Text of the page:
Networks matter for people and businesses of all shapes and sizes

George Whitehead
NO ENTREPRENEUR is an island – who you know can determine whether or not your business idea is going to be a success. Although networking is often considered to be a soft skill with soft benefits, it is actually vital for turning an idea into reality. When people mix, ideas and money flow more easily.

Luckily for London’s entrepreneurs, the networking scene has never been better. Over recent years, there has been a cultural shift in connectivity: networks, incubators and accelerator programmes are bringing together people and businesses of all sizes.

Although the tech start-ups of Silicon Roundabout grab most of the headlines, scratch the surface and London’s scene cuts across all sectors. Where other cities are known for being hubs of a specific industry – LA for media, San Francisco for technology and New York for advertising – London attracts all manner of businesses: from fintech to pop-up shops. Whatever your idea, there are people out there whose knowledge you can tap into.

And from this position, London is increasingly plugged into a global network. A particularly innovative example is Seedcamp’s Tour of the US, which provides UK and European start-ups with the opportunity to network with top-tier investors, entrepreneurs and business leaders. Another great accelerator is TechHub, which provides programmes around the world for tech entrepreneurs to meet, work, learn and collaborate.

Large corporates are increasingly getting in on the act. A good example is Telefónica’s development of Wayra, which gives emerging start-ups access to Telefónica’s extraordinary network, as well as its customer base in some cases. Successful projects are provided with financing (in exchange for a 10 per cent share), access to Telefónica’s resources (including management and technical expertise) and a place to work. The opportunity to lean on the networks of large corporates is rare, but in cases like this it can be a powerful way for entrepreneurs to scale quickly.

On the funding side, getting venture capital (VC) investment is all about relationships. We invest in people and management teams, not sectors, and many of the most successful businesses in our portfolio, like Zoopla, Graze and Secret Escapes, came to us through long-term relationships with the founders and warm introductions from our wider network.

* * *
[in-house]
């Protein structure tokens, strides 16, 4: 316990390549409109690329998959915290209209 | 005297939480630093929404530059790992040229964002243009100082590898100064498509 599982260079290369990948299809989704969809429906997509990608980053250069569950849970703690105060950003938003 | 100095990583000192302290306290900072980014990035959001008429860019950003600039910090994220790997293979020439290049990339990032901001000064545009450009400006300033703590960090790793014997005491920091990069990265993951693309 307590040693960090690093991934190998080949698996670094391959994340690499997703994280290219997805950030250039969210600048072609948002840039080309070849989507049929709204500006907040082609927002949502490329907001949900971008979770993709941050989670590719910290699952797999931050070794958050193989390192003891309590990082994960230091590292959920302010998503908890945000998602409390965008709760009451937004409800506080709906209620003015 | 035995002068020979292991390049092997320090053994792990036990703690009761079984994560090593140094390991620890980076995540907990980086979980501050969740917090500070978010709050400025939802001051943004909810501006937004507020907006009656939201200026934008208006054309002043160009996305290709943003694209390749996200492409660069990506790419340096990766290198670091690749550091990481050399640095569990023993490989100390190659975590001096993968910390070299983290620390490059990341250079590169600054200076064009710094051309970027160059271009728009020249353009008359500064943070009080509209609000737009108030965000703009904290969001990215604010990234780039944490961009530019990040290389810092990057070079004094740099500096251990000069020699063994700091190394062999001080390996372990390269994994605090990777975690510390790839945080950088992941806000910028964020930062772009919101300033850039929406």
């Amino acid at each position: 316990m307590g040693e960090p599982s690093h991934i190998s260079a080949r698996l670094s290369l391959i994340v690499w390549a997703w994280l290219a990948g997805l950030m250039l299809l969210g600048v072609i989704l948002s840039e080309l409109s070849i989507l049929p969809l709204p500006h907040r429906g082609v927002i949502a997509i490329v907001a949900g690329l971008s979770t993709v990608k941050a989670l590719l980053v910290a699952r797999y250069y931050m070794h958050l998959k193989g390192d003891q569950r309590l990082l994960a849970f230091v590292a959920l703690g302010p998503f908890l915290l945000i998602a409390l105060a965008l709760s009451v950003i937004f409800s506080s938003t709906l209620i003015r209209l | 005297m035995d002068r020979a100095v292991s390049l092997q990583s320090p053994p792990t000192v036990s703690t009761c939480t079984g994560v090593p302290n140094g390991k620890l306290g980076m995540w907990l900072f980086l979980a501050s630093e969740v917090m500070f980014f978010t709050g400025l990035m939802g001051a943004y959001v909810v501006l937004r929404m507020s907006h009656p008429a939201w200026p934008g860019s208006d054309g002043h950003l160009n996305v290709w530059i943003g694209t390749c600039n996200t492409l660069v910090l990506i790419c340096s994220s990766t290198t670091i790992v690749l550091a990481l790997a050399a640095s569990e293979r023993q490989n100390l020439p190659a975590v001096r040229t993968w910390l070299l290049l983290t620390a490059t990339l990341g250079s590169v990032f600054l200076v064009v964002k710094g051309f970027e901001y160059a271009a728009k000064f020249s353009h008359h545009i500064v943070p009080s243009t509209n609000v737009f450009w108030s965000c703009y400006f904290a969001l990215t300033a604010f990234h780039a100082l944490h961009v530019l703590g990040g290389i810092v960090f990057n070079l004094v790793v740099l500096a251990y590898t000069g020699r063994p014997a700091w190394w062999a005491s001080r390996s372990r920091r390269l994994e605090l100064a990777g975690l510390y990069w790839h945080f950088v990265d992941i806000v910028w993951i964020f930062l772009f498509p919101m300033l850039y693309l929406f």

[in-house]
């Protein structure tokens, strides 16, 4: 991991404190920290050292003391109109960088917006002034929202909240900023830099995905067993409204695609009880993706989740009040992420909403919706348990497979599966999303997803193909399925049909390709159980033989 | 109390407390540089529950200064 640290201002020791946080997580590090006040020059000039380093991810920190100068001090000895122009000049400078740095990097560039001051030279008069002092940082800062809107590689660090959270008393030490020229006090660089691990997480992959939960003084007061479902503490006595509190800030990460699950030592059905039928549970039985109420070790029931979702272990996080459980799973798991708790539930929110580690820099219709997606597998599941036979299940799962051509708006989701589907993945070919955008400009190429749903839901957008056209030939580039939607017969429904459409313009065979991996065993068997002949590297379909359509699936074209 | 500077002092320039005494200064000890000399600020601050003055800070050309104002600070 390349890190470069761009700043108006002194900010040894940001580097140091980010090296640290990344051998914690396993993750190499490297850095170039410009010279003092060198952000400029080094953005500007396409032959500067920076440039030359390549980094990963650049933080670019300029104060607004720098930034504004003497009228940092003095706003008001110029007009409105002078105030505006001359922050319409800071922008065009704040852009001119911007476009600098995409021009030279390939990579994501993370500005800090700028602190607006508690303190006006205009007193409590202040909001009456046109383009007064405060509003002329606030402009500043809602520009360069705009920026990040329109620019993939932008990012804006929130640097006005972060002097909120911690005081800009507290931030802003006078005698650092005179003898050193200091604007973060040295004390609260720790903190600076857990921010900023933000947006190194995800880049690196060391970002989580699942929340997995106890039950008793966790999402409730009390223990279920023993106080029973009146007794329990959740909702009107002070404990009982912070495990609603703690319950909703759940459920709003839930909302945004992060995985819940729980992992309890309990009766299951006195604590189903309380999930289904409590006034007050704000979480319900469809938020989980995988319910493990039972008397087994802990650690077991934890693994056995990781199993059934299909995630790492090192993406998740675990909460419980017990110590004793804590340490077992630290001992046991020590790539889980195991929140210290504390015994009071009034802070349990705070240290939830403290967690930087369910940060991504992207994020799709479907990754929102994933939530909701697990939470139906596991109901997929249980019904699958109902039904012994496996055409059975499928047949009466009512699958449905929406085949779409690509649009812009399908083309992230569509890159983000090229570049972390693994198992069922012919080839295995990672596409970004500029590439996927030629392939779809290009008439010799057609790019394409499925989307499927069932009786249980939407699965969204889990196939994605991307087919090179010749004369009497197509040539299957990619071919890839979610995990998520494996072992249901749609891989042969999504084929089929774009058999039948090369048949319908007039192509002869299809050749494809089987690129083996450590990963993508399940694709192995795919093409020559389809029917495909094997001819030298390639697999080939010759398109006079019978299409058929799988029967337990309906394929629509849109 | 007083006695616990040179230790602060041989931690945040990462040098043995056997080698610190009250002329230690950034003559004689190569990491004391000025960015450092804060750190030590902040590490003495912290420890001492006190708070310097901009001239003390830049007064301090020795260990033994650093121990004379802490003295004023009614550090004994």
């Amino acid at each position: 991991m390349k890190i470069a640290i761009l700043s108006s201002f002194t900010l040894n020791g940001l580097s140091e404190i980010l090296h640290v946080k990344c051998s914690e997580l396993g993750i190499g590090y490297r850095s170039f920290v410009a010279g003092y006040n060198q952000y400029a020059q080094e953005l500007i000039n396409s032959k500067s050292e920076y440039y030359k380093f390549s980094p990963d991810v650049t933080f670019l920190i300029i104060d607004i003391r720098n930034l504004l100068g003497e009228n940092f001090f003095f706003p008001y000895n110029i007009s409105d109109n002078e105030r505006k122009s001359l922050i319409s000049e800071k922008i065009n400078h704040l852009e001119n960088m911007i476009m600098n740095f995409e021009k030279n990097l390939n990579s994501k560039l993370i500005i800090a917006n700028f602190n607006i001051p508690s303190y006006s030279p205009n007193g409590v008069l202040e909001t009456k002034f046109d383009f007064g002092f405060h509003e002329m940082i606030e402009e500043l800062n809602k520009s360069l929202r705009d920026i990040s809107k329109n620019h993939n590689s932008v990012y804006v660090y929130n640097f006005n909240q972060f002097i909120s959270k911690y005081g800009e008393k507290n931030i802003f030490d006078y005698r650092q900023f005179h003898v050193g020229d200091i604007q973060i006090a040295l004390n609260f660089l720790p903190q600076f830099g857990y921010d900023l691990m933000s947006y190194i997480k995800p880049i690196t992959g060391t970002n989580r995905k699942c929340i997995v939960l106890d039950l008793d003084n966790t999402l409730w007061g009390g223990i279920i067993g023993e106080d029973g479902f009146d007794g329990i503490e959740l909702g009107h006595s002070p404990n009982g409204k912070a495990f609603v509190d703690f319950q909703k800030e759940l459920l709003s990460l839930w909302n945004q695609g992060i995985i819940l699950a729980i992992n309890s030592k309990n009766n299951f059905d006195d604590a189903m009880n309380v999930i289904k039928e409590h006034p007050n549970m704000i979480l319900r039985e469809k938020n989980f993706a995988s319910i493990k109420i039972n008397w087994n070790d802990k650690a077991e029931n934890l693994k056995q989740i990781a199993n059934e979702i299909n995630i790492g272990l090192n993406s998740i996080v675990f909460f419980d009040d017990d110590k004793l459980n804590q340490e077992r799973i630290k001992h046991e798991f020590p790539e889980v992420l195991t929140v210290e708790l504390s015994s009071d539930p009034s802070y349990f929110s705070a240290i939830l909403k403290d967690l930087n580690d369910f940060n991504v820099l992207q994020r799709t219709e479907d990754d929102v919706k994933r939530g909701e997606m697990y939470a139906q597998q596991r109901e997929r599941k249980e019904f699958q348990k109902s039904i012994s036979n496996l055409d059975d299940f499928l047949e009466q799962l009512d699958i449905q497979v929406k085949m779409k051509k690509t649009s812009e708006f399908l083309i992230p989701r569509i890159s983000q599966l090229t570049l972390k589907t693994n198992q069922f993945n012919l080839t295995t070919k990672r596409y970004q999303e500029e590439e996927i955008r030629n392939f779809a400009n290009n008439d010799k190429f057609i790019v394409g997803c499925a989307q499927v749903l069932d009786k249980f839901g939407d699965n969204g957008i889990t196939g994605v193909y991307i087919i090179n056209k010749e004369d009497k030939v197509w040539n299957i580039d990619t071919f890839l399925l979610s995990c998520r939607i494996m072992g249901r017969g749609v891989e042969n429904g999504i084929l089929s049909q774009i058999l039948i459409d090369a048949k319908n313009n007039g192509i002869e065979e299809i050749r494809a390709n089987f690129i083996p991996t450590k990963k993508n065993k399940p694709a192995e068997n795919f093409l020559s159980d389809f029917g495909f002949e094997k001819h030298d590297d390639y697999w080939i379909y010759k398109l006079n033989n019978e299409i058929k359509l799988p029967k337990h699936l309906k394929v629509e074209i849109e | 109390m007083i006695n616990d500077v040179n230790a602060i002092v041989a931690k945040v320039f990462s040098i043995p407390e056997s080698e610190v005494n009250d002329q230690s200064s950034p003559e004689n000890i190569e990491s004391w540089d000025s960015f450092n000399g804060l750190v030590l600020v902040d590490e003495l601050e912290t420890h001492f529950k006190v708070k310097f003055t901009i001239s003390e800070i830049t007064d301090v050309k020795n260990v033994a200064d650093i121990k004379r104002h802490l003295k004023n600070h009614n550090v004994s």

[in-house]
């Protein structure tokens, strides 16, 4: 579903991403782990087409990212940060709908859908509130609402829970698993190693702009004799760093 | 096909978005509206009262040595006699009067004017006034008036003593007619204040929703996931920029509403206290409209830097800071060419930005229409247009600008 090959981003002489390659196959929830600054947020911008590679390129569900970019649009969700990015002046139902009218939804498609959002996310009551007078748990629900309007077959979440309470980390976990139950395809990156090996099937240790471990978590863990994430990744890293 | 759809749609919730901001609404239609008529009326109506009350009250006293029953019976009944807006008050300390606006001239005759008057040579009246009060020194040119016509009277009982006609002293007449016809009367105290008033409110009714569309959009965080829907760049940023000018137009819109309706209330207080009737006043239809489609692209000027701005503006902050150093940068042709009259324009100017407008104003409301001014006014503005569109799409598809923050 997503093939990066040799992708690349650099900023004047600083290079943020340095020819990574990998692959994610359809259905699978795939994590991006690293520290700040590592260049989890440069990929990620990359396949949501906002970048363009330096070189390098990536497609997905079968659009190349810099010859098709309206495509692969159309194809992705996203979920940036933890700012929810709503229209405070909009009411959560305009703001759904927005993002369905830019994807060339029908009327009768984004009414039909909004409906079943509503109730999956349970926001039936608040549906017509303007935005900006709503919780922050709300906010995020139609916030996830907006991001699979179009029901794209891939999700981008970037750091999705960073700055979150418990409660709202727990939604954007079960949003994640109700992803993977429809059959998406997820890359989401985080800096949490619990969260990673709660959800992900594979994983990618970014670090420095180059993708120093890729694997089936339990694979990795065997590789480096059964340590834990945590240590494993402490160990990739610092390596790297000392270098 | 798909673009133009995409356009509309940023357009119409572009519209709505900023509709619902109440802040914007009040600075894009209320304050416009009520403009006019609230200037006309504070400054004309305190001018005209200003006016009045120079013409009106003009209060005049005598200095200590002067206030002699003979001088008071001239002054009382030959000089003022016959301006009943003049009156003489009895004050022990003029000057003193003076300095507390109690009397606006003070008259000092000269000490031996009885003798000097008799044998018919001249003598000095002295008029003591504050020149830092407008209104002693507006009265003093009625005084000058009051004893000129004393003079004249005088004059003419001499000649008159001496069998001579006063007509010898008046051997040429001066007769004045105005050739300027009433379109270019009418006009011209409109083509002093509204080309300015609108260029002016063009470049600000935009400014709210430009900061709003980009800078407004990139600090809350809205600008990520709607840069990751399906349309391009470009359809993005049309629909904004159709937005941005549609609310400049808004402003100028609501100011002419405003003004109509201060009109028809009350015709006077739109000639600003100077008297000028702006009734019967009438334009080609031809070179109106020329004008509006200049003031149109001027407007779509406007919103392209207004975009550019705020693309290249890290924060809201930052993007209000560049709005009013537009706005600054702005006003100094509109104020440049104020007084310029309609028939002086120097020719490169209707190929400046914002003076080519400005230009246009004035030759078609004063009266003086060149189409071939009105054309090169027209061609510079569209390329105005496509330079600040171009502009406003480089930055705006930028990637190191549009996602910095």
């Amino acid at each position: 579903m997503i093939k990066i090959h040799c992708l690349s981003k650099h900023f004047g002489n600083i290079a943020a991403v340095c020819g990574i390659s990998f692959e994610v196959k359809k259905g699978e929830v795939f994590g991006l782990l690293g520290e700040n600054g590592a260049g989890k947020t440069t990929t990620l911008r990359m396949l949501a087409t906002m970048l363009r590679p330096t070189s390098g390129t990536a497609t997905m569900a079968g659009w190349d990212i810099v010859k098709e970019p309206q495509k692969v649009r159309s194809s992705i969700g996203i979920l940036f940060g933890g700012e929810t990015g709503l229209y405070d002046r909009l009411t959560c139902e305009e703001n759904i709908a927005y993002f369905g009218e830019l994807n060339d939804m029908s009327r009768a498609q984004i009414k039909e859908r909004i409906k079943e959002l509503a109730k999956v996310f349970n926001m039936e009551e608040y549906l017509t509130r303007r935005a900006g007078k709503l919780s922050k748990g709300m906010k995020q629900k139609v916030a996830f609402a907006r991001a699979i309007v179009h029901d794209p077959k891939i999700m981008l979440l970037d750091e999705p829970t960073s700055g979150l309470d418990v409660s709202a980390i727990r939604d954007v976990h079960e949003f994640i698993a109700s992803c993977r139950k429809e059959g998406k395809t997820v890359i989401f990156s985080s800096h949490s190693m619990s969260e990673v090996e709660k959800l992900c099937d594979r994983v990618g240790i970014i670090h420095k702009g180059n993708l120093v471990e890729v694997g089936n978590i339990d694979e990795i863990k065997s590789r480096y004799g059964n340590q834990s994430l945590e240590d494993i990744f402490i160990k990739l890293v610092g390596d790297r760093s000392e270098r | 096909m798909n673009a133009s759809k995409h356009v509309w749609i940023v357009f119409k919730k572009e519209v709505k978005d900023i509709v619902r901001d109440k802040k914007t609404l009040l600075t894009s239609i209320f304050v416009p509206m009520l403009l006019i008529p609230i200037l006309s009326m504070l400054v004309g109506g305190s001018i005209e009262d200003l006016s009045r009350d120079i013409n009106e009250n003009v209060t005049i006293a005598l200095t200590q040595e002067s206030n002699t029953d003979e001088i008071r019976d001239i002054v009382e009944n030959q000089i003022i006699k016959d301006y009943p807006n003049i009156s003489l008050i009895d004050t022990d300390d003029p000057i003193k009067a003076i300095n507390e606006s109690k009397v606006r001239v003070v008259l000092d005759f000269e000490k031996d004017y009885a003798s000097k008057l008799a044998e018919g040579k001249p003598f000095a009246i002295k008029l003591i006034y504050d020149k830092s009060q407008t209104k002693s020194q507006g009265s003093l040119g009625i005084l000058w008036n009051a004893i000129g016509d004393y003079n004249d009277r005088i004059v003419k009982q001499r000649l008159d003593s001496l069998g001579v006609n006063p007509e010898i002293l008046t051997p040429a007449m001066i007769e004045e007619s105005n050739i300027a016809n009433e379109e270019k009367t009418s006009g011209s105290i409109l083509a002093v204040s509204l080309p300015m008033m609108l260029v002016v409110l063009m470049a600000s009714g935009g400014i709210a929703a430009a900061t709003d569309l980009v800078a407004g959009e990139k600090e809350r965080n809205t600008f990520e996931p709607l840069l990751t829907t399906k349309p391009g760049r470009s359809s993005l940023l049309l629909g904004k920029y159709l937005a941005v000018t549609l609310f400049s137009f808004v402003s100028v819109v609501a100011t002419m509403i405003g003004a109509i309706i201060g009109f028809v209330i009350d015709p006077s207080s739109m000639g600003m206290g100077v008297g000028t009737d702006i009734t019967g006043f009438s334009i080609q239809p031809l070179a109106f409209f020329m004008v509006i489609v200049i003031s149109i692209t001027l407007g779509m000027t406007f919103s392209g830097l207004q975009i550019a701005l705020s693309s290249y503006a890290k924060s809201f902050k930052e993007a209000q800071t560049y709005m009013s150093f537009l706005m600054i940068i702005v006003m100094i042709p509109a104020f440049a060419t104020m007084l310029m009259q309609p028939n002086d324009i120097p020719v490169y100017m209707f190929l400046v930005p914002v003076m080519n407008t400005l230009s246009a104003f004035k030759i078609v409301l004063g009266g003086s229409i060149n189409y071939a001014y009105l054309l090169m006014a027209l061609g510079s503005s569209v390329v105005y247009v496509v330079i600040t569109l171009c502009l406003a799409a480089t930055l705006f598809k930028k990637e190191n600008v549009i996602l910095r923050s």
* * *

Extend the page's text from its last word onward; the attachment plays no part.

The best way for an entrepreneur to get their business onto a VC’s radar is through a direct introduction or a warm lead, which will often come through mutual contacts at events. It’s compelling if somebody who we already have a working relationship with suggests or even insists we meet with a new entrepreneur. A business plan cannot tell investors everything they need to know.

But networking with investors is a two-way street. Entrepreneurs need to know that they are getting the right investors, that relationship will be central to the success of their business. If entrepreneurs know potential investors on an informal basis, they will be able to better understand what value they can add besides the cash.

A brief glance at the Tech London Advocates site shows that an increasing numbers of heavyweights are giving their advice and time with no immediate tangible benefit in the short term. They are doing this in part because they want to see London and the UK thrive. But in the back of their minds, they are aware that in a network such as this, you never know when that help might be rewarded further down the line.

The world has bought into London as a serious hub for enterprise. That is why we felt the time was right to back the launch of The Entrepreneurs Network, a new think tank designed to defend the interests of entrepreneurs in the public policy debate. We live in a world where networks extend beyond the capital, and we want to ensure we have the right conditions so entrepreneurs make London and the UK their home.

George Whitehead is manager of venture partners at Octopus Investments.